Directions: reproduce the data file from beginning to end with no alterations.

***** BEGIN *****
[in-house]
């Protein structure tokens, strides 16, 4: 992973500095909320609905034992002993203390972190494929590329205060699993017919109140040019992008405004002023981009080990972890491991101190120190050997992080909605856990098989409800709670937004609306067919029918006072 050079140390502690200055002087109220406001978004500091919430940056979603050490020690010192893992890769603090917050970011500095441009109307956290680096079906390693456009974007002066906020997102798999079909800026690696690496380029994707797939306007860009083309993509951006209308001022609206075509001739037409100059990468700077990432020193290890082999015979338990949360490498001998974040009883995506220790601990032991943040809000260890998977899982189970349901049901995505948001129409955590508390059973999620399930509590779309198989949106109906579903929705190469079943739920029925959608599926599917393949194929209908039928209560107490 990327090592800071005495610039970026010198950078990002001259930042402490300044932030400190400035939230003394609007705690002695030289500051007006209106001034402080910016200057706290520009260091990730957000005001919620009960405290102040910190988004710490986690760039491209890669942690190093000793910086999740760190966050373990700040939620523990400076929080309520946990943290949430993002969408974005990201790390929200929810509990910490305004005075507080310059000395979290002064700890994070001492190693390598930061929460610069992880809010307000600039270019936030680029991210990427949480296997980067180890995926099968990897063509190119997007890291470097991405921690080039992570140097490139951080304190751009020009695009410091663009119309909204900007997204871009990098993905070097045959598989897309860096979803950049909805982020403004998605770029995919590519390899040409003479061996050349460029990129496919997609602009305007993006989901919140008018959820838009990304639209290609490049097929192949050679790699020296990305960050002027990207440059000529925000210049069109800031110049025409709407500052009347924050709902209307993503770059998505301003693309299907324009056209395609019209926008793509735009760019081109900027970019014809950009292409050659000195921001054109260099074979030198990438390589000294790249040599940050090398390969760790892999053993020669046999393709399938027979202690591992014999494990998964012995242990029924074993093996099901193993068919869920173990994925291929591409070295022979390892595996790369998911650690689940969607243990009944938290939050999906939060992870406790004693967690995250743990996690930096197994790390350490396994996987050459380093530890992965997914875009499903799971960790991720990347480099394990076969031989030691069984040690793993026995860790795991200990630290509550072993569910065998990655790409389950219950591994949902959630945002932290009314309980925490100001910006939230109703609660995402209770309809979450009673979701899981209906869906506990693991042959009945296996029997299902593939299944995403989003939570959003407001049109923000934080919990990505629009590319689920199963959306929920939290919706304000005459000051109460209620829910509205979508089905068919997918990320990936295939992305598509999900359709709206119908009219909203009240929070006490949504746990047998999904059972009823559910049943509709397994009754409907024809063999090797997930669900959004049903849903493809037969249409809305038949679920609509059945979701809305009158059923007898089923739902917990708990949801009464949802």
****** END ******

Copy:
[in-house]
């Protein structure tokens, strides 16, 4: 992973500095909320609905034992002993203390972190494929590329205060699993017919109140040019992008405004002023981009080990972890491991101190120190050997992080909605856990098989409800709670937004609306067919029918006072 050079140390502690200055002087109220406001978004500091919430940056979603050490020690010192893992890769603090917050970011500095441009109307956290680096079906390693456009974007002066906020997102798999079909800026690696690496380029994707797939306007860009083309993509951006209308001022609206075509001739037409100059990468700077990432020193290890082999015979338990949360490498001998974040009883995506220790601990032991943040809000260890998977899982189970349901049901995505948001129409955590508390059973999620399930509590779309198989949106109906579903929705190469079943739920029925959608599926599917393949194929209908039928209560107490 990327090592800071005495610039970026010198950078990002001259930042402490300044932030400190400035939230003394609007705690002695030289500051007006209106001034402080910016200057706290520009260091990730957000005001919620009960405290102040910190988004710490986690760039491209890669942690190093000793910086999740760190966050373990700040939620523990400076929080309520946990943290949430993002969408974005990201790390929200929810509990910490305004005075507080310059000395979290002064700890994070001492190693390598930061929460610069992880809010307000600039270019936030680029991210990427949480296997980067180890995926099968990897063509190119997007890291470097991405921690080039992570140097490139951080304190751009020009695009410091663009119309909204900007997204871009990098993905070097045959598989897309860096979803950049909805982020403004998605770029995919590519390899040409003479061996050349460029990129496919997609602009305007993006989901919140008018959820838009990304639209290609490049097929192949050679790699020296990305960050002027990207440059000529925000210049069109800031110049025409709407500052009347924050709902209307993503770059998505301003693309299907324009056209395609019209926008793509735009760019081109900027970019014809950009292409050659000195921001054109260099074979030198990438390589000294790249040599940050090398390969760790892999053993020669046999393709399938027979202690591992014999494990998964012995242990029924074993093996099901193993068919869920173990994925291929591409070295022979390892595996790369998911650690689940969607243990009944938290939050999906939060992870406790004693967690995250743990996690930096197994790390350490396994996987050459380093530890992965997914875009499903799971960790991720990347480099394990076969031989030691069984040690793993026995860790795991200990630290509550072993569910065998990655790409389950219950591994949902959630945002932290009314309980925490100001910006939230109703609660995402209770309809979450009673979701899981209906869906506990693991042959009945296996029997299902593939299944995403989003939570959003407001049109923000934080919990990505629009590319689920199963959306929920939290919706304000005459000051109460209620829910509205979508089905068919997918990320990936295939992305598509999900359709709206119908009219909203009240929070006490949504746990047998999904059972009823559910049943509709397994009754409907024809063999090797997930669900959004049903849903493809037969249409809305038949679920609509059945979701809305009158059923007898089923739902917990708990949801009464949802």